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In this paper, I describe some of the recent developments in the database management area, in particular the NoSQL phenomenon and the hoopla associated with it. The goal of the paper is not to do an exhaustive survey of NoSQL systems. The aim is to do a broad brush analysis of what these developments mean - the good and the bad aspects! Based on my more than three decades of database systems work in the research and product arenas, I will outline what are many of the pitfalls to avoid since there is currently a mad rush to develop and adopt a plethora of NoSQL systems in a segment of the IT population, including the research community. In rushing to develop these systems to overcome some of the shortcomings of the relational systems, many good principles of the latter, which go beyond the relational model and the SQL language, have been left by the wayside. Now many of the features that were initially discarded as unnecessary in the NoSQL systems are being brought in, but unfortunately in ad hoc ways. Hopefully, the lessons learnt over three decades with relational and other systems would not go to waste and we wouldn’t let history repeat itself with respect to simple minded approaches leading to enormous pain later on for developers as well as users of the NoSQL systems! Caveat: What I express in this paper are my personal opinions and they do not necessarily reflect the opinions of my employer.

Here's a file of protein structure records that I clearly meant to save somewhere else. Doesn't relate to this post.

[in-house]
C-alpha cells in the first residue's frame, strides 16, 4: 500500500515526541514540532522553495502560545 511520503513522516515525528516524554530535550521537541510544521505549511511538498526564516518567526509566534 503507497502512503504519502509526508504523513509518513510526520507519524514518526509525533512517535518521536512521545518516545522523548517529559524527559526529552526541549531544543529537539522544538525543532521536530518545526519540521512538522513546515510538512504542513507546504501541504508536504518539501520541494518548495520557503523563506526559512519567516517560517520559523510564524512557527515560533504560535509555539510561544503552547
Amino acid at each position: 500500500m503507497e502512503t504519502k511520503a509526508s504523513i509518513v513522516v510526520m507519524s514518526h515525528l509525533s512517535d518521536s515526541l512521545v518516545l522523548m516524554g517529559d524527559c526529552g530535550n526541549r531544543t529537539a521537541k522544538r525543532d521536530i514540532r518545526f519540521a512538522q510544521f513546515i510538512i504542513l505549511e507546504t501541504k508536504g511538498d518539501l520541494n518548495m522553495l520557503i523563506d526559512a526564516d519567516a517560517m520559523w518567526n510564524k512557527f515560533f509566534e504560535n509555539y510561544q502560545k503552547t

Solving Data Integration Challenges with SQL and NoSQL - FOSE